- Header tags (H1, H2, H3, etc.): Header tags allow you to structure your pages so users and search engines can understand your content more easily.
Since the two activities are so interlinked, it’s impossible to say that web design is more important than SEO or vice versa.
Without good SEO, well-designed websites would have virtually no visitors to convert. Likewise, without good web design, conversions will remain low no matter how much traffic organic search sends your way.
Most web designers aren’t SEO specialists, and most SEO specialists aren’t web designers.
That said, you can find professionals out there who market themselves as experts in both. While this may be accurate in some special cases, it’s important to remember that web design and SEO are two distinct (albeit related) fields with steep learning curves.
For this reason, you’re usually better off hiring a web design expert and an SEO expert to work together when building your site. Of course, you don’t have to reach out to different vendors to achieve this. Many digital marketing agencies offer web design and SEO as part of their services.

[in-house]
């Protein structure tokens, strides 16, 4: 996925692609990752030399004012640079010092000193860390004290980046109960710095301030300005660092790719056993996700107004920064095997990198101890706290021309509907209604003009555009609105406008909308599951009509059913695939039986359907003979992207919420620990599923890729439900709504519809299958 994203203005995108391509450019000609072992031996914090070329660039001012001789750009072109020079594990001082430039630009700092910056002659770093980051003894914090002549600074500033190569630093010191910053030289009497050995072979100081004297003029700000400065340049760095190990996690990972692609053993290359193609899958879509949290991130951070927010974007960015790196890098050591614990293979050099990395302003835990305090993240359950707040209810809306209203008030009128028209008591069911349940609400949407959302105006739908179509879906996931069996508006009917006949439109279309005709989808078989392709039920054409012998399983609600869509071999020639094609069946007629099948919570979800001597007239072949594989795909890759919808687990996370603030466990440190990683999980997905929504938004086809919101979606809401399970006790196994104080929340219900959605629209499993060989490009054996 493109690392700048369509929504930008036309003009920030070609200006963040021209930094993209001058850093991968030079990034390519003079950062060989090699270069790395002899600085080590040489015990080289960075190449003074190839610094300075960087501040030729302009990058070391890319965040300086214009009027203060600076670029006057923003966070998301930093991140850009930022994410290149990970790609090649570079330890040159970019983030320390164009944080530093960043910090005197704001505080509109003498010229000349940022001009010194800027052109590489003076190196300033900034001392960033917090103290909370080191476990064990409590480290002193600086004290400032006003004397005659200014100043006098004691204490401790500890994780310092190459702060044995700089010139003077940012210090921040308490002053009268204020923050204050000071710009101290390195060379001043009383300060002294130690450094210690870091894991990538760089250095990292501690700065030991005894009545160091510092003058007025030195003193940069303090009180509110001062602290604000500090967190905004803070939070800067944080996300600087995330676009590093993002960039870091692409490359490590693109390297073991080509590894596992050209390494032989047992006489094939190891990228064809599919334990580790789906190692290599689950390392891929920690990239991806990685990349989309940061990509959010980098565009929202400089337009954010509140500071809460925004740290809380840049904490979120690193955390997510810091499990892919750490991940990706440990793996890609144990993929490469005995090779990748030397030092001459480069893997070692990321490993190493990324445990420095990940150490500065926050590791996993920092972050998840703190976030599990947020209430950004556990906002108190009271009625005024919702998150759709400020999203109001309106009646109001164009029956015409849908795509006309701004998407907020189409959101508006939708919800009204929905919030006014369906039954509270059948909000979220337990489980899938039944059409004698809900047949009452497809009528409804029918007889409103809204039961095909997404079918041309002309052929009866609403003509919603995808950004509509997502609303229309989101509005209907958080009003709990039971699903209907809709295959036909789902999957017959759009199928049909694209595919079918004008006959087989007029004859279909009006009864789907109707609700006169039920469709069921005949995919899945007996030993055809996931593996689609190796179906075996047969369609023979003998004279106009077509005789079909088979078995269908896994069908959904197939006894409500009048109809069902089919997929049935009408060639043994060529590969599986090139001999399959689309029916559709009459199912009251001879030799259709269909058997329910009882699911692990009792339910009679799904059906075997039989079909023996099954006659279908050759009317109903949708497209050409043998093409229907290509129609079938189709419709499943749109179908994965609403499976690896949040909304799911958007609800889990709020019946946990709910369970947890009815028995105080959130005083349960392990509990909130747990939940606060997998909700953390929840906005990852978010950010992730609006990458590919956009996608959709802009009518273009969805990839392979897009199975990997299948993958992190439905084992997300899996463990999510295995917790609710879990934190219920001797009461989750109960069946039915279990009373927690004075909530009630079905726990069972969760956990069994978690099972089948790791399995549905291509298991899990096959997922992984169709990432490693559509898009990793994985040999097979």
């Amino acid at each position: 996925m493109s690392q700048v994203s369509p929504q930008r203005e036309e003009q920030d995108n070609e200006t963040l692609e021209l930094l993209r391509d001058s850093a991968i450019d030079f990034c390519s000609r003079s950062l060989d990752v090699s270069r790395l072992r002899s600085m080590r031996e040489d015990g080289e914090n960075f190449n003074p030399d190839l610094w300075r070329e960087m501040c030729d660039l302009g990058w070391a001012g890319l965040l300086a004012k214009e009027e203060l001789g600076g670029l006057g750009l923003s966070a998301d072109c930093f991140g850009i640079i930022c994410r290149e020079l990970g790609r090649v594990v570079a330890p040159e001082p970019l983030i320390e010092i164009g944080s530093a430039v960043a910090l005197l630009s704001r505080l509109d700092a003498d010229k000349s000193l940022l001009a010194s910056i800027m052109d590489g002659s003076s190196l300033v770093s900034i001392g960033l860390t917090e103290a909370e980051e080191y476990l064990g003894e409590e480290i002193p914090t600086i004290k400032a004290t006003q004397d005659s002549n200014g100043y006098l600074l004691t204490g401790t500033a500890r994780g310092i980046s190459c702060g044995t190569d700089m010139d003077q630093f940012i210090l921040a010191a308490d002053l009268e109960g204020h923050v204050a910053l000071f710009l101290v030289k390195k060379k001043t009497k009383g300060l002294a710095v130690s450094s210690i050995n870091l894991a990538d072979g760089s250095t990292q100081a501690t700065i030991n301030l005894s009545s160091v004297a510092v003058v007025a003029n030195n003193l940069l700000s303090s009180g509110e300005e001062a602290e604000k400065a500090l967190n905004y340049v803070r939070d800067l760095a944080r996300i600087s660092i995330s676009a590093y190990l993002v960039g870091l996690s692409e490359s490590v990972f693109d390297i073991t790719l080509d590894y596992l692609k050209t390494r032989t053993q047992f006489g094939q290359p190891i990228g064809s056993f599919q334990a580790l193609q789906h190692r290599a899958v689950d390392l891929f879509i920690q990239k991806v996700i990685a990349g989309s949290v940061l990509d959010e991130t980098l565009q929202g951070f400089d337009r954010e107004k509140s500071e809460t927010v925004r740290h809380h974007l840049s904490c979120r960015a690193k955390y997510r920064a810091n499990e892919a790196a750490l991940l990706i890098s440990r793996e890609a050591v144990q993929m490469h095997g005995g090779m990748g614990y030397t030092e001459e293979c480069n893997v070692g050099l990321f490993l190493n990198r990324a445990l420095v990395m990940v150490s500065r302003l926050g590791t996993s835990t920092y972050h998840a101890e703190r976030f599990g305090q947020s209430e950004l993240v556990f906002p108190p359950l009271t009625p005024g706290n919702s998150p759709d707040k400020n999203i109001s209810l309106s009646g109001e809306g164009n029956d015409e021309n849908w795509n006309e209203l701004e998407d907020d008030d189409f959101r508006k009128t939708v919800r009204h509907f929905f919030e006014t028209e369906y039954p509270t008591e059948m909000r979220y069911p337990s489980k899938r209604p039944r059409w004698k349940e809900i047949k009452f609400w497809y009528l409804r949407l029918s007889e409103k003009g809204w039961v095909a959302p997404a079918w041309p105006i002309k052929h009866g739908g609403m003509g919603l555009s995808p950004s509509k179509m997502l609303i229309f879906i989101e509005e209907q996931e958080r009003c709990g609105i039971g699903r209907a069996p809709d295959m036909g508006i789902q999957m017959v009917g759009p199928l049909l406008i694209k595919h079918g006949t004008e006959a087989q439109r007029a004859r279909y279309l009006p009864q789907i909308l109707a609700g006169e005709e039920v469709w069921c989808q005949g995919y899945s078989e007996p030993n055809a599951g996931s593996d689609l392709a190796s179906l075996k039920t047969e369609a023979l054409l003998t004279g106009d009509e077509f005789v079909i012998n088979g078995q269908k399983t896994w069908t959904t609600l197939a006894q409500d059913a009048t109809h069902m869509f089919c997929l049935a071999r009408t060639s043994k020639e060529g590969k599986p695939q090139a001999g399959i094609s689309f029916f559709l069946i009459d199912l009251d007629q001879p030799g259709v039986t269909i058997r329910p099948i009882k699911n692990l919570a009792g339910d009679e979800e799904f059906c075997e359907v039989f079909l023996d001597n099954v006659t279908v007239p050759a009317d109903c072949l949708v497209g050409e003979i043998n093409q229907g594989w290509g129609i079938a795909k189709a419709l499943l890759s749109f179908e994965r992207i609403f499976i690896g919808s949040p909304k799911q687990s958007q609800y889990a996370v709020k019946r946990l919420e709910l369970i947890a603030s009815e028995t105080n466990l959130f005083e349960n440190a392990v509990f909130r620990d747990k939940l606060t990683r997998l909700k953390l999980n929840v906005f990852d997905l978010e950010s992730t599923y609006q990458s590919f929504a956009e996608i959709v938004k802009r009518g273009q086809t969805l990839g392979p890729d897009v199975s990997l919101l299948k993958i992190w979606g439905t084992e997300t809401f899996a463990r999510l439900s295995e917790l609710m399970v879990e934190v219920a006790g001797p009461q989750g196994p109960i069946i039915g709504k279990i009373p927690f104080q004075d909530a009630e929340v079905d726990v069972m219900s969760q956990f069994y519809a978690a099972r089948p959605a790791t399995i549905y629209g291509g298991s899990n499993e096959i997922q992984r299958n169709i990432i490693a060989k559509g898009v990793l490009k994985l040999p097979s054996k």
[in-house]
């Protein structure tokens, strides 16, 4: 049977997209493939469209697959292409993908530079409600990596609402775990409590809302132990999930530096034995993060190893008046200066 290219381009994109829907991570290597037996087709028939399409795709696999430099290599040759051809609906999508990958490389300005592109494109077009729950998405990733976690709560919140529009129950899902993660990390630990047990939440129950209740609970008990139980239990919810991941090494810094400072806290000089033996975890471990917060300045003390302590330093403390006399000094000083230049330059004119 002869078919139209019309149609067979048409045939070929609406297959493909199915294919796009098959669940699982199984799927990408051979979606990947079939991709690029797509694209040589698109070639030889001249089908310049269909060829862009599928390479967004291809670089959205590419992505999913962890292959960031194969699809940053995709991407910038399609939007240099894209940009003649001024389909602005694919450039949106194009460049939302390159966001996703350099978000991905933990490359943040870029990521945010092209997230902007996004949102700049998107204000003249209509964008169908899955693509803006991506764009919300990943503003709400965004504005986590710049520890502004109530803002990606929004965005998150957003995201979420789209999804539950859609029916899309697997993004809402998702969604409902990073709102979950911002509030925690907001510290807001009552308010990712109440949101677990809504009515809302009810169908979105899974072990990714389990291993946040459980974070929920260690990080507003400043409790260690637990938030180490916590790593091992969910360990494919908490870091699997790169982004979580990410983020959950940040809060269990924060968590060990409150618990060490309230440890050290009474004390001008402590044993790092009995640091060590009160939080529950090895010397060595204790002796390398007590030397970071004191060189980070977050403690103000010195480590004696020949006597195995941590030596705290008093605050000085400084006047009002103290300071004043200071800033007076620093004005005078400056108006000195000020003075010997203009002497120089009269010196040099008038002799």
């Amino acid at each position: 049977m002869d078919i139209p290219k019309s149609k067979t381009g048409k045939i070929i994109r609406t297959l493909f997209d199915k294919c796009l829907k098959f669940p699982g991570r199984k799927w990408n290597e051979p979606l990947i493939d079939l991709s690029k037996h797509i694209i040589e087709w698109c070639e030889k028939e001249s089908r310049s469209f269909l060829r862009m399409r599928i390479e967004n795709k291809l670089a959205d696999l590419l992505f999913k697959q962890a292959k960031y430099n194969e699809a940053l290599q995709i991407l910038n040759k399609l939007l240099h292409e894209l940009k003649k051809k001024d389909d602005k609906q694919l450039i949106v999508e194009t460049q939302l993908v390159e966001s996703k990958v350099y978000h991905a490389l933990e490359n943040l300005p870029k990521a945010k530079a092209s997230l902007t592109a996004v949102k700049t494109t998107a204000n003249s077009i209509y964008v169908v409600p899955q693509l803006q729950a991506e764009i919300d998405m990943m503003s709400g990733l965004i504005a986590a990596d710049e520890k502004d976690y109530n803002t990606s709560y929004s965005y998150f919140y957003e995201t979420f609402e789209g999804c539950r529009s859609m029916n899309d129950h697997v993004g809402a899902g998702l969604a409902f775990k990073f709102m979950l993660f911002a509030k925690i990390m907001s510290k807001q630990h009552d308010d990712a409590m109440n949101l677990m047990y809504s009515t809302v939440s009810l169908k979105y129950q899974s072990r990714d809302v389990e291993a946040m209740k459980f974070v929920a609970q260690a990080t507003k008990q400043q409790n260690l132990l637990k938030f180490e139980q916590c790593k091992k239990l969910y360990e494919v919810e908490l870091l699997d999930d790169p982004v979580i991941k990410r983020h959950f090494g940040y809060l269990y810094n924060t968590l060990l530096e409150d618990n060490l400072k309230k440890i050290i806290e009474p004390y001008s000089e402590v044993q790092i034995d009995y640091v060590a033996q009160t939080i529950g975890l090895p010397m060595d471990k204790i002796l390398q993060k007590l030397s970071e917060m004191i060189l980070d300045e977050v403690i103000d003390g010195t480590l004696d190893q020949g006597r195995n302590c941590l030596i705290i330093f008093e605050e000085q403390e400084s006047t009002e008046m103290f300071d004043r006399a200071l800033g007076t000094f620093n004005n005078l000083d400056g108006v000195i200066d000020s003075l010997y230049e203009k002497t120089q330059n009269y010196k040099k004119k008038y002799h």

Yes. Content written in HTML format is easy for search engines to interpret. HTML elements such as title tags, header tags, and meta descriptions allow search engines to understand what different pages are about.
Web design and SEO work together to create successful websites that cater to the needs of users and search engines alike. Neither activity is complete without the other.
We’ve seen there are several things to consider when designing an SEO-ready website, from implementing responsive design to creating intuitive navigation menus to ensuring pages load as quickly as possible.
So next time you design or redesign a website for your business, be sure to put the tips above into practice. And remember, if you want to outsource your next web design project to experienced professionals who understand the importance of SEO, work with HigherVisibility!